We read the account (John 4:1-26), and we know that it was an encounter of the divine kind. But you gotta think that, as she experienced it, the conversation seemed a little strange.
That there was even a conversation happening was weird. He was obviously a Jewish man. She was unmistakably a Samaritan woman. That He spoke to her was way unusual. That, out of the blue, He asked her for water was unexpected. But forget the water, she was still trying to get her head around why He would even speak to her (v.9).
But then, He changes the subject. Instead, He says, she should be asking Him for water–even more unheard of, that a Samaritan woman would approach a Jewish man and ask him to serve her. And not just any water, but living water. Water that would become in her “a spring of water welling up to eternal life” (v.14).
Intriguing, to say the least. But still weird. Jewish man with no bucket saying to Samaritan woman with bucket, “Ask me for water and you’re gonna get eternal life.” But hey, how could she resist? As far-fetched as it sounds, you gotta take a shot.
So she asks. And rather than some hocus pocus appearance of magic water which forever vanquishes her thirst, He changes the subject yet again. “Go call your husband and come here!” (v.16).
Whaaat?!?!? Okay, now this is getting personal. Why would He go there? Why probe her love life? Time to end this conversation.
But she can’t. She’s hooked. She is so taken by this Man that, rather than walk away, she engages–even if she needs to play a semantics game. And as they talk, she knows that this is a conversation unlike any she’s ever known because this Man is unlike any man she has ever known. She knows that she is standing in the presence of Someone who knows things that only someone sent of God knows, for he was a Man “who told me all that I ever did” (v.29a).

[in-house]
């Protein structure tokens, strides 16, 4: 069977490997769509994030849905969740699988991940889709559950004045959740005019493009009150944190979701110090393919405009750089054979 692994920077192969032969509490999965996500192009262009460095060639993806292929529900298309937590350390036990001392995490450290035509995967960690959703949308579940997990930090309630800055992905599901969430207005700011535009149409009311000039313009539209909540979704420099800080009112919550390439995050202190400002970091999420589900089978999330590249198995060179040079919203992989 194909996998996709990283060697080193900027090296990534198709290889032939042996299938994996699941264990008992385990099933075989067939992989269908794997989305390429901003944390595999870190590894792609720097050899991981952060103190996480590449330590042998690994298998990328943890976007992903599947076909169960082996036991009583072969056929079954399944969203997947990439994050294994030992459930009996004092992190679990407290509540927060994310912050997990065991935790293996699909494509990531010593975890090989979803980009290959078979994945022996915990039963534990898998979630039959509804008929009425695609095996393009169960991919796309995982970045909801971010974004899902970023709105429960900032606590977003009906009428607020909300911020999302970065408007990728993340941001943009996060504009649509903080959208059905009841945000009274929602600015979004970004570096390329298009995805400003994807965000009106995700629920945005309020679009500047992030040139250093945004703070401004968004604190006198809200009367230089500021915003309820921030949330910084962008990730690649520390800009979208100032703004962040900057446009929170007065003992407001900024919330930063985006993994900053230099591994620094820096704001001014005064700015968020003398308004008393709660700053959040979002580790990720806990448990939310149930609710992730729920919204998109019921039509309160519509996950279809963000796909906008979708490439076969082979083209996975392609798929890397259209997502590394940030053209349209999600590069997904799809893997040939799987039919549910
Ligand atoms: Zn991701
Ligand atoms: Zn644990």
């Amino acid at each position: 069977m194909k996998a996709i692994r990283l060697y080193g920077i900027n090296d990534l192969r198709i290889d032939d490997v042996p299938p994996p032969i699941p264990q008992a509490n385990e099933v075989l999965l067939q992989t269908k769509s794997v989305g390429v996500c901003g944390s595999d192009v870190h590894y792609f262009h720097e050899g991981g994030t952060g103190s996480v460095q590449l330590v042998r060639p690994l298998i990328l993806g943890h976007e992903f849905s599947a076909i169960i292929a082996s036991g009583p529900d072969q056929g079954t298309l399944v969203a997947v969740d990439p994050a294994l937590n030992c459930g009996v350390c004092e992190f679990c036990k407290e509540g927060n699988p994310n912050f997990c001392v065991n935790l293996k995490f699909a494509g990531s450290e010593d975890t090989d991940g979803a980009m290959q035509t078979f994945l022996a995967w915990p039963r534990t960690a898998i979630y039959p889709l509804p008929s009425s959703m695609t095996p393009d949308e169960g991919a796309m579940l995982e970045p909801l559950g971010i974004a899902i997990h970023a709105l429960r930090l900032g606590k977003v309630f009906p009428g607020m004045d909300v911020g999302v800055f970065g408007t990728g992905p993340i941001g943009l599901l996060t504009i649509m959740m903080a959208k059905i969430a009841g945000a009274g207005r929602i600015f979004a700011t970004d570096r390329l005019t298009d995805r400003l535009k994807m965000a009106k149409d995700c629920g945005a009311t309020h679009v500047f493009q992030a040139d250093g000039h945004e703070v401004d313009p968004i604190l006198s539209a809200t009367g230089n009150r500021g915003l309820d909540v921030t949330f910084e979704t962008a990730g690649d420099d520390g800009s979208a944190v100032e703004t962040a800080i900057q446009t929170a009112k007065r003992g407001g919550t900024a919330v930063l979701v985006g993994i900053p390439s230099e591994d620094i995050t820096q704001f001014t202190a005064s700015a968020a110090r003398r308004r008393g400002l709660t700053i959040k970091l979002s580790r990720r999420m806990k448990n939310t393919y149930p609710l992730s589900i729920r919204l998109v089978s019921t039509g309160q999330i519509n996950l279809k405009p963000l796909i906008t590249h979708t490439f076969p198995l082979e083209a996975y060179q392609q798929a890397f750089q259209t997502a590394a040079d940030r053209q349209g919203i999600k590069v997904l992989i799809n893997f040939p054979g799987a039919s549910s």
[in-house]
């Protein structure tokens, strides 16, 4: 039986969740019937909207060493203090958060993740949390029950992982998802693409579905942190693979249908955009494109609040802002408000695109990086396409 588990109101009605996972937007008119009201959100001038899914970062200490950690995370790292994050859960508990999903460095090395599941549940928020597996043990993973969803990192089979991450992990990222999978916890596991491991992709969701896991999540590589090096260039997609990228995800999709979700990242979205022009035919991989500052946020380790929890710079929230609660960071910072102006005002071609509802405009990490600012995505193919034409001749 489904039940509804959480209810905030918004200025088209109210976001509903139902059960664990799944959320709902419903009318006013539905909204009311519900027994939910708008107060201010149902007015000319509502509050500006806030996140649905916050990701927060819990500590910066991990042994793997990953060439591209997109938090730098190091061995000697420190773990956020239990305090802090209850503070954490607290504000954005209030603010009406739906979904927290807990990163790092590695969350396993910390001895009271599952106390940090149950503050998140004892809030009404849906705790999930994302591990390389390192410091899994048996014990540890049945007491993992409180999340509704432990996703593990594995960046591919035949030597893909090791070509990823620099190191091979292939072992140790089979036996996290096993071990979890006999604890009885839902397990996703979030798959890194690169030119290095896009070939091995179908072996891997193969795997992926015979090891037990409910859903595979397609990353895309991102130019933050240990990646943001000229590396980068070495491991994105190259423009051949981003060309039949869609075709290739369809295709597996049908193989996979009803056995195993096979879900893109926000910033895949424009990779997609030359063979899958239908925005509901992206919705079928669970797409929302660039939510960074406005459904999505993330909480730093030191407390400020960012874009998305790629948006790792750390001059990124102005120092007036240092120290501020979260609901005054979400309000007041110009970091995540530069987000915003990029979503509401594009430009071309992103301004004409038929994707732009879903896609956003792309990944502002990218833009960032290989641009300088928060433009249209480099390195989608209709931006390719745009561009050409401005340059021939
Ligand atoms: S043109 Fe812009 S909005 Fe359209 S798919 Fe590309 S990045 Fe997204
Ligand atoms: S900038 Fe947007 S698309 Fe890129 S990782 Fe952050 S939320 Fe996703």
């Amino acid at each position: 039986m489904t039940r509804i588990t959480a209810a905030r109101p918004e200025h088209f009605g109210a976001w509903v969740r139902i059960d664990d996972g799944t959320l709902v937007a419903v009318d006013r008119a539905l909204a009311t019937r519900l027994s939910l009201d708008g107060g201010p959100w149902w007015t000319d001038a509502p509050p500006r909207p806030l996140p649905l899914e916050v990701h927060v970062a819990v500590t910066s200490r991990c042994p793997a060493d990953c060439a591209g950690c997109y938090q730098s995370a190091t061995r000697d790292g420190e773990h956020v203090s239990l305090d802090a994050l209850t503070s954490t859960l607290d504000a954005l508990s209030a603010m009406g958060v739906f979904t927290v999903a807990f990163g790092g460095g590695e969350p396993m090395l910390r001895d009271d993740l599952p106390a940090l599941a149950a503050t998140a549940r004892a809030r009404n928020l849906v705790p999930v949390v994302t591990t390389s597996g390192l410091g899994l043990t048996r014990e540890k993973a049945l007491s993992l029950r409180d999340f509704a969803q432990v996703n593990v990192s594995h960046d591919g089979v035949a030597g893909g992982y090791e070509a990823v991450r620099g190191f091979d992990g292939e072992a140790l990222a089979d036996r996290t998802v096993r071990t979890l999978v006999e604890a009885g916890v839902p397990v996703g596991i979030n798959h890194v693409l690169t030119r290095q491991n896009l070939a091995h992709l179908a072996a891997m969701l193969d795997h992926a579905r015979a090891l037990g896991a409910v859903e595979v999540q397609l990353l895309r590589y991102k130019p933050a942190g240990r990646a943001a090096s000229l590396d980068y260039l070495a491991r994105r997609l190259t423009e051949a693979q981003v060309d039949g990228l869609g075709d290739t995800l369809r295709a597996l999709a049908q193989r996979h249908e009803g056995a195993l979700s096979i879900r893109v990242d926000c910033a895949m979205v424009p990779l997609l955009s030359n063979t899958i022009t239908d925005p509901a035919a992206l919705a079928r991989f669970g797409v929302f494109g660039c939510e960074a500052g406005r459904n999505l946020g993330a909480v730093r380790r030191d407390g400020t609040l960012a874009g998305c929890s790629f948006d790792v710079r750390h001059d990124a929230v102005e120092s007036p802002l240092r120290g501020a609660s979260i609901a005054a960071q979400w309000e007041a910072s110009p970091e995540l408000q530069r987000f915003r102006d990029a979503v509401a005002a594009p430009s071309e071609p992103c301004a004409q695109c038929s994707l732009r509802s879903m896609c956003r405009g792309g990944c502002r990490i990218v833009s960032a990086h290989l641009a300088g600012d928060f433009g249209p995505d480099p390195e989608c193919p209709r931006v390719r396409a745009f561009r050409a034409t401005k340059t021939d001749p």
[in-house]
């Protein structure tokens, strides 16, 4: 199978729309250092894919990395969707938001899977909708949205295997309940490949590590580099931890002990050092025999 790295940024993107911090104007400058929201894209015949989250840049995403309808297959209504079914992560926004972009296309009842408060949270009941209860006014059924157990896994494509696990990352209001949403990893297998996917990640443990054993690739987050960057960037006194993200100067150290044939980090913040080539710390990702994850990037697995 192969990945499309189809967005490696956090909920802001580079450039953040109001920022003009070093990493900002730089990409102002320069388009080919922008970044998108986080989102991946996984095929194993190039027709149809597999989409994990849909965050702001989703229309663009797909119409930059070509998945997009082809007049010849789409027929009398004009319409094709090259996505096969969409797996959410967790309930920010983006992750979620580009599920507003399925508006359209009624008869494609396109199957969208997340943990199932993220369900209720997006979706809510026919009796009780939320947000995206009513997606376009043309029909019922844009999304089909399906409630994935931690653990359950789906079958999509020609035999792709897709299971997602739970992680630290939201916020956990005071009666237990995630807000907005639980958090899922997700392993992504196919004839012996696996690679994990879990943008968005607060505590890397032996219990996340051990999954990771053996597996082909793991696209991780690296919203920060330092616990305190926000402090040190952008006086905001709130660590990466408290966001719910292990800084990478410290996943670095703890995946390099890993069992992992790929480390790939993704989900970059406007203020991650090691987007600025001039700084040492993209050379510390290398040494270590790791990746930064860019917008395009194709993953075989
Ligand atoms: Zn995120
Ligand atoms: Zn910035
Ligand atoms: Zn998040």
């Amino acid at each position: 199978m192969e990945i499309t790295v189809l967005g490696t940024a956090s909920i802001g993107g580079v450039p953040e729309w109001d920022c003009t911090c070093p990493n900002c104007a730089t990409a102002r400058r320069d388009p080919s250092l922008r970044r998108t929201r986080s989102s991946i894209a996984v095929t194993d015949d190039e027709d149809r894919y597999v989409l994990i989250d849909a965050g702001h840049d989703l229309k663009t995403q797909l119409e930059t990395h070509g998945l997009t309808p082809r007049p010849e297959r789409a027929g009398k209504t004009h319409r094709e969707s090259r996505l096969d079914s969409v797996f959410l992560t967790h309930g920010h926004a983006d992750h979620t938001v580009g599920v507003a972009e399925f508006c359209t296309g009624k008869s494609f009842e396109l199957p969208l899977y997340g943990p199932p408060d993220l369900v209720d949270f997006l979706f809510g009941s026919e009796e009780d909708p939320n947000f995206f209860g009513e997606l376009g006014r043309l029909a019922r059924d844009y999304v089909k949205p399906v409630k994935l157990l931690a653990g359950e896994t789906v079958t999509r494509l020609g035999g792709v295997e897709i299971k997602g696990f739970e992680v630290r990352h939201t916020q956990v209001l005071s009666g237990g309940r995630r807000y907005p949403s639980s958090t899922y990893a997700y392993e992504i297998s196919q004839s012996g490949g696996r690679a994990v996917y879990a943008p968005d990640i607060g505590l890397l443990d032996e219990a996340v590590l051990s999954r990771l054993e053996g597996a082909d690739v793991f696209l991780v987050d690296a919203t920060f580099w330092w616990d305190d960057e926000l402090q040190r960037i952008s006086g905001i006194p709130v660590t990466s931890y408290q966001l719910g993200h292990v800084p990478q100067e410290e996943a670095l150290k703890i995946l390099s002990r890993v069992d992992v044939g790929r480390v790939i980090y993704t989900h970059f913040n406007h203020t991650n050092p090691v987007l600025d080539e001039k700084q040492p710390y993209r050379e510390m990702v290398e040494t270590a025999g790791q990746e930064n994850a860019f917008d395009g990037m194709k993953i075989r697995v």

So now she changes the subject, “Oh, you’re a prophet. Let’s talk about religion and right worship. We have differing views you know?” And so they talk, or rather, He talks, and she listens. But she’s not quite willing to concede He’s right, yet. For in doing that she’d have to also admit she is less than a virtuous woman. And that would bring her back to whether or not He had eternal life to offer. So, once more, she tries to divert the conversation . . .
The woman said to Him, “I know that Messiah is coming (He who is called Christ). When He comes, He will tell us all things.” Jesus said to her, “I who speak to you am He.”
(John 4:25-26 ESV)
The beating around the bush is done. Speaking in word pictures is finished. “You’re looking for Messiah?” says the Man. “I who speak to you AM.”
What was that moment like? As her brain tried to process what her ears had heard? As she stared into eyes that stared into hers–somehow knowing that they were able to see deep into her soul? As her heart pounded in her chest because she knew it had been laid bare before Someone who was all-knowing? As she tried to make sense of this Jewish man, who had engaged this Samaritan woman, declaring, “I AM Messiah!”
If I’m a movie director shooting this scene it’s time to strike up the band. Zoom in for a close up. Pull out whatever cinematic tricks I have up my sleeve to help everyone watching know this is the climax of the story. This is the great reveal!
I sit back and I chew on what it must have been like for her to hear those words, “I am the Messiah.”
Could it be true? And, if it was, why would He determine to engage her, of all people, and make Himself known to her? Didn’t He know what type of person she was? Oh yeah, He did. Then maybe His offer of living water springing up to eternal life had substance to it. Pretty sure. And then, if God really longed for people to worship Him in spirit and truth . . . and the Spirit had just shown her the Truth . . . shouldn’t she be worshiping? Probably.
What privilege. What blessed, mind-blowing, life-changing privilege. For Messiah to humble Himself and come into a mere mortal’s world, reveal Himself, offer eternal life, and bring that person to saving faith. A privilege this guy in this chair, and all who have had a similar encounter of the divine kind, have known.
Circumstances might be different. Storylines might be unique. But, in some way, at some point, Jesus revealed Himself to each of us in like manner.
“I AM. I am the Promised One. Come to expose sin. Come to atone for sin. Come to offer forgiveness for sin. Come to bring living water leading to eternal life.”
That’s the great reveal.
By His grace. For His glory.